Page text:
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Biden to send Congress immigration reform bill after being sworn in

Biden to send Congress immigration reform bill after being sworn in
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President-elect Joe BidenJoe BidenExpanding child tax credit could lift 4 million children out of poverty: analysis Maria Bartiromo defends reporting: 'Keep trashing me, I'll keep telling the truth' The Memo: The center strikes back MORE on Wednesday will send a comprehensive immigration reform bill to Congress shortly after being sworn in to office, proposing overhauls to key parts of the country's system that would include a pathway to citizenship for Dreamers and other groups.

The proposed legislation, titled the U.S. Citizenship Act of 2021, provides a pathway to citizenship for millions of immigrants, includes additional funding for technology along the border, and aims to address the root causes of migration in Central America, where migrants have fled by the thousands to the U.S. in recent years.

"The American public know their immigration is not working the way it should be, and we need a complete overhaul that both protects the American people but is also consistent with our values, and that’s what the president-elect intends to do with this legislation," an incoming White House official told reporters in a call detailing the package.

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If passed, the legislation would create an immediate pathway to green cards for certain individuals, including beneficiaries of Temporary Protected Status (TPS) and the Deferred Action for Childhood Arrivals (DACA) program, known as Dreamers. Those individuals could then apply for citizenship three years after getting a green card.

Others who do not fall into that category would be eligible for a pathway to citizenship over the course of eight years.

The bill would also seek to overhaul aspects of the legal immigration system. It would expand certain visa programs, such as providing dependents of H-1B visa holders work authorization and preventing children from aging out of the system.

Other parts of the bill would target investments in border security and foreign aid intended to slow the flow of migrants toward the U.S.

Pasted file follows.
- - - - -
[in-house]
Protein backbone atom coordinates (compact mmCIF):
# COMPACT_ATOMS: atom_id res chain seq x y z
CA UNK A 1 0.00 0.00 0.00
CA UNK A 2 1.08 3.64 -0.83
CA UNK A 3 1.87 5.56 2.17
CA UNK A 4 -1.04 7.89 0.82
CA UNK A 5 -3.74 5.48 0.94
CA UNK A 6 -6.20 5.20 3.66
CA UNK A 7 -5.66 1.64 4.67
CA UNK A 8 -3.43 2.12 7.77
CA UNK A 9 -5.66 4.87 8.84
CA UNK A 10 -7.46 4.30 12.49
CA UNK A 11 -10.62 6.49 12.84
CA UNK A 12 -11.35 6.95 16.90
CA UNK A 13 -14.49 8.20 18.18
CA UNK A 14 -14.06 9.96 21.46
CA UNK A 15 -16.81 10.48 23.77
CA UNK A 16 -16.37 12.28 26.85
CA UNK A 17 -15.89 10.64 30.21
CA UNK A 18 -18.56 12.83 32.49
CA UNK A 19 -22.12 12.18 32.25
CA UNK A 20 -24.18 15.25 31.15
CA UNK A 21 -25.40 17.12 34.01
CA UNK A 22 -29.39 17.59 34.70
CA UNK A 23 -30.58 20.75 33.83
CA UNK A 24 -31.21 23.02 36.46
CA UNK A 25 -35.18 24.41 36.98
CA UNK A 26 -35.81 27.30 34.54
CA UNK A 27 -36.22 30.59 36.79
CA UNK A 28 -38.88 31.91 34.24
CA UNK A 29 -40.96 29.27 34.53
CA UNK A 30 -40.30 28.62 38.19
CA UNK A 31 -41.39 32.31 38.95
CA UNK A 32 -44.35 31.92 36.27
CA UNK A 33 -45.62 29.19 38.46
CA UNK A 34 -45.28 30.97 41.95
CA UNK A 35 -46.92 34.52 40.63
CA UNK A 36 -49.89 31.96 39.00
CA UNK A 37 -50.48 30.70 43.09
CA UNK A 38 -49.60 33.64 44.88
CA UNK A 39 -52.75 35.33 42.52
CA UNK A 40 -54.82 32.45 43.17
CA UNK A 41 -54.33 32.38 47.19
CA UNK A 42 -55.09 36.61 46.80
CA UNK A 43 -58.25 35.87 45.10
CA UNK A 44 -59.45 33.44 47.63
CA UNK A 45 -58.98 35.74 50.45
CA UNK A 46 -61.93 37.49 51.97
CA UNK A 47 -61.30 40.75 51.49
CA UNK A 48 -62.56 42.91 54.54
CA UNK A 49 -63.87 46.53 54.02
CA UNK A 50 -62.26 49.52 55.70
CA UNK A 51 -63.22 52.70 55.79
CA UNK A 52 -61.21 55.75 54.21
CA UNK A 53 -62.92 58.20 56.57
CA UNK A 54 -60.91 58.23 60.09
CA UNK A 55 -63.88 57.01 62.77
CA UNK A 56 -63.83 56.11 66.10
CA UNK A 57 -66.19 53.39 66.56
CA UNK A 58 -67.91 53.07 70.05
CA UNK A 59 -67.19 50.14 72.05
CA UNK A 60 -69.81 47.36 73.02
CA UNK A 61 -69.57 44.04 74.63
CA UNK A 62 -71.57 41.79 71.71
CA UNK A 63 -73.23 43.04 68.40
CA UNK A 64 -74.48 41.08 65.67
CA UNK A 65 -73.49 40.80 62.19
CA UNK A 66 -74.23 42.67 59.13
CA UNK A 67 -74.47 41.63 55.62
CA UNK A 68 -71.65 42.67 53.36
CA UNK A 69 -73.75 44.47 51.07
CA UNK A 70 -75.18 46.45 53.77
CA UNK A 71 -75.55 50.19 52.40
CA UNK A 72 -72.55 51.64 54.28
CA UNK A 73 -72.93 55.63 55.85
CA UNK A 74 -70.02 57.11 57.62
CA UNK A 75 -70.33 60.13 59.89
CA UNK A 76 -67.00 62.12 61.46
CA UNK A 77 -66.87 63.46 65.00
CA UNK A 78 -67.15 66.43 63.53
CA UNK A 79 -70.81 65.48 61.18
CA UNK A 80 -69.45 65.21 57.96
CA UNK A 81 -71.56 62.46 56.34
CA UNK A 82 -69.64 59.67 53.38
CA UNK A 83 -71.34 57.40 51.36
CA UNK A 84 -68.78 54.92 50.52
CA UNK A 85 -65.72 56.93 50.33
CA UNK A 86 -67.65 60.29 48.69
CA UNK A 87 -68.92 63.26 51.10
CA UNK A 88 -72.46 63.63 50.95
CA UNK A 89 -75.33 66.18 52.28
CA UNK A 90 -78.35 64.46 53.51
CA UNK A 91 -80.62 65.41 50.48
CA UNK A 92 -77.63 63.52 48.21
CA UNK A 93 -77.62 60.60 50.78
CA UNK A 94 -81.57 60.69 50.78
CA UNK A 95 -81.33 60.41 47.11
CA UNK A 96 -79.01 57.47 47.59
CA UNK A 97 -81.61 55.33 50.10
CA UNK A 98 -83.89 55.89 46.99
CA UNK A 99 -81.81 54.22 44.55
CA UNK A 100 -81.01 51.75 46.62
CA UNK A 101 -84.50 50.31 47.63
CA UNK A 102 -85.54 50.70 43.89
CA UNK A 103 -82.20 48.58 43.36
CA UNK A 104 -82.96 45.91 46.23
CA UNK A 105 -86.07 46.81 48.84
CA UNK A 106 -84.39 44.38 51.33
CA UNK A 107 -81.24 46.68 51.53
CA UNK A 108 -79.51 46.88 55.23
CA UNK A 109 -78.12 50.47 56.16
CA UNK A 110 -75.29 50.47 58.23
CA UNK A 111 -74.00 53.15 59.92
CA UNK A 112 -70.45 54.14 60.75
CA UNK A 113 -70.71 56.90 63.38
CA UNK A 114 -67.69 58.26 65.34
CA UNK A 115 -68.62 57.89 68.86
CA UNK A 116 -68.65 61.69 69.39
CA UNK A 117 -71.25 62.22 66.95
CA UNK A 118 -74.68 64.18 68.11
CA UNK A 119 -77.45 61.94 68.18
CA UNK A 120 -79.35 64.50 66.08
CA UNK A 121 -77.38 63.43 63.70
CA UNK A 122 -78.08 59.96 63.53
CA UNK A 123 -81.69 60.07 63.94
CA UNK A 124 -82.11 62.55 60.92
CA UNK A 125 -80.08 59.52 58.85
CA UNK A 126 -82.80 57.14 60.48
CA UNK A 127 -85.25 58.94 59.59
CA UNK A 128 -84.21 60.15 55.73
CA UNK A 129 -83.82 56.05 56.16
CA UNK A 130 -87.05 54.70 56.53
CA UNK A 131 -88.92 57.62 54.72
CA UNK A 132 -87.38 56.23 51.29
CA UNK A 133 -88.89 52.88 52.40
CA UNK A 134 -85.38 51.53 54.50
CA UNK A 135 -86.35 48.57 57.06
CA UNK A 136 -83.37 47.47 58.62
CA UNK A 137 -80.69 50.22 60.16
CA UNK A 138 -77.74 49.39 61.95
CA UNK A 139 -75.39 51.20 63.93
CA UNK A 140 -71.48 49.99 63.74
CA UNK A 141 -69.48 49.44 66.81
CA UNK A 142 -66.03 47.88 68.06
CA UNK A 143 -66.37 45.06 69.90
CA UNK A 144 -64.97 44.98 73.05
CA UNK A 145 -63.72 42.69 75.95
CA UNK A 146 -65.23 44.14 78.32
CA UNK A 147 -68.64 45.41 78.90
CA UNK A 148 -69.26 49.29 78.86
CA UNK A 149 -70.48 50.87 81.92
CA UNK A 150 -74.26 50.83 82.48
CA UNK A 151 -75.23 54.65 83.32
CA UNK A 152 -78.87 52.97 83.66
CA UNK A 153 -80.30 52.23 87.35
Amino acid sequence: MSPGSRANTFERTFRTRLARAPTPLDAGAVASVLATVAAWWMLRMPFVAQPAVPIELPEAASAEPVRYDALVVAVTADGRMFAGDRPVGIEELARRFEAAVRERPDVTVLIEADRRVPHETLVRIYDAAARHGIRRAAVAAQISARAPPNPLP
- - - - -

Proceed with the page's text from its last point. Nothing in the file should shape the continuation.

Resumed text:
The Biden proposal would codify plans to spend $4 billion over four years to address corruption, poverty and other issues in El Salvador, Guatemala and Honduras that have forced citizens there to seek refuge elsewhere.

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Biden, who plans to halt construction of Trump's wall along the southern border upon taking office, would also authorize funding for plans to improve infrastructure at ports of entry and approve allocating additional funding for screening technology.

The bill marks the first big legislative swing of the Biden presidency, and it's unclear whether it will garner bipartisan support. Trump was never able to muster support for a comprehensive immigration package, instead mostly implementing his agenda via executive action.

Republicans have already expressed skepticism about providing a pathway to citizenship for those already in the country without documentation, which is often referred to as amnesty.

Sen. Josh HawleyJoshua (Josh) David HawleyGOP divided over bills targeting tech giants Pence heckled with calls of 'traitor' at conservative conference Five takeaways on the Supreme Court's Obamacare decision MORE (R-Mo.) prevented Biden's nominee to lead the Department of Homeland Security from getting a quick confirmation vote, arguing Alejandro MayorkasAlejandro MayorkasCanadian ambassador calls for close coordination in handling of US border Harris signals a potential breakthrough in US-Mexico cooperation DeSantis: Florida officers to respond to 'border security crisis' in Texas, Arizona MORE "declined to say he would enforce the laws Congress has already passed to secure the border wall system."

There are some immigration-related policies Biden will implement without Congress. 

Biden on Wednesday is expected to revoke the emergency proclamation that sped construction of a wall along the border with Mexico. He will also reinstate normal visa processing practices with 13 countries, many with Muslim-majority populations, in a reversal of Trump's travel ban.

Biden is separately expected to take executive action solidifying DACA and TPS after both have come under legal scrutiny, though officials did not elaborate on what those orders would look like.